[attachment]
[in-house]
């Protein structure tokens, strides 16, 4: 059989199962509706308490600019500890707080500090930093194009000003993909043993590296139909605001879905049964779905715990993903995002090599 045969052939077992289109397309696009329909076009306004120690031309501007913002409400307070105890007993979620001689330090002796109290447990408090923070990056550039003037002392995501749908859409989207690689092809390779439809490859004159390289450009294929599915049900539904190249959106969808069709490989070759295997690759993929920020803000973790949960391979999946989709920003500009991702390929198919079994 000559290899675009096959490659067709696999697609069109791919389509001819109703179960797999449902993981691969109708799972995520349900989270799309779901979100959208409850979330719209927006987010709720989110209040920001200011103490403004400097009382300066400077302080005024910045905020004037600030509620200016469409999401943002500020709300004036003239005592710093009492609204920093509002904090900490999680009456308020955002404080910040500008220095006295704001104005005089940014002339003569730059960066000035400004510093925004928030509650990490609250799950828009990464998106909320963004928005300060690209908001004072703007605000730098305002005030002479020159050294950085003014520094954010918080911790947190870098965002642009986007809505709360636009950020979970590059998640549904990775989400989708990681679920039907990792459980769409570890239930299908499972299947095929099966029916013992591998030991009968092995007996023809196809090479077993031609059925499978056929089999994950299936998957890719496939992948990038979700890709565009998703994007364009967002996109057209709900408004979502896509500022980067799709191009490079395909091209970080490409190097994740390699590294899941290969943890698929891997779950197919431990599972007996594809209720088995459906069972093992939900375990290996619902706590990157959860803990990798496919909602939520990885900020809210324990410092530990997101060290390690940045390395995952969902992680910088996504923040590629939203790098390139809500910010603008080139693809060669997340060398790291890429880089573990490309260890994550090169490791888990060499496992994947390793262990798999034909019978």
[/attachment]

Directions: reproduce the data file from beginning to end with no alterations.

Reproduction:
[in-house]
């Protein structure tokens, strides 16, 4: 059989199962509706308490600019500890707080500090930093194009000003993909043993590296139909605001879905049964779905715990993903995002090599 045969052939077992289109397309696009329909076009306004120690031309501007913002409400307070105890007993979620001689330090002796109290447990408090923070990056550039003037002392995501749908859409989207690689092809390779439809490859004159390289450009294929599915049900539904190249959106969808069709490989070759295997690759993929920020803000973790949960391979999946989709920003500009991702390929198919079994 000559290899675009096959490659067709696999697609069109791919389509001819109703179960797999449902993981691969109708799972995520349900989270799309779901979100959208409850979330719209927006987010709720989110209040920001200011103490403004400097009382300066400077302080005024910045905020004037600030509620200016469409999401943002500020709300004036003239005592710093009492609204920093509002904090900490999680009456308020955002404080910040500008220095006295704001104005005089940014002339003569730059960066000035400004510093925004928030509650990490609250799950828009990464998106909320963004928005300060690209908001004072703007605000730098305002005030002479020159050294950085003014520094954010918080911790947190870098965002642009986007809505709360636009950020979970590059998640549904990775989400989708990681679920039907990792459980769409570890239930299908499972299947095929099966029916013992591998030991009968092995007996023809196809090479077993031609059925499978056929089999994950299936998957890719496939992948990038979700890709565009998703994007364009967002996109057209709900408004979502896509500022980067799709191009490079395909091209970080490409190097994740390699590294899941290969943890698929891997779950197919431990599972007996594809209720088995459906069972093992939900375990290996619902706590990157959860803990990798496919909602939520990885900020809210324990410092530990997101060290390690940045390395995952969902992680910088996504923040590629939203790098390139809500910010603008080139693809060669997340060398790291890429880089573990490309260890994550090169490791888990060499496992994947390793262990798999034909019978």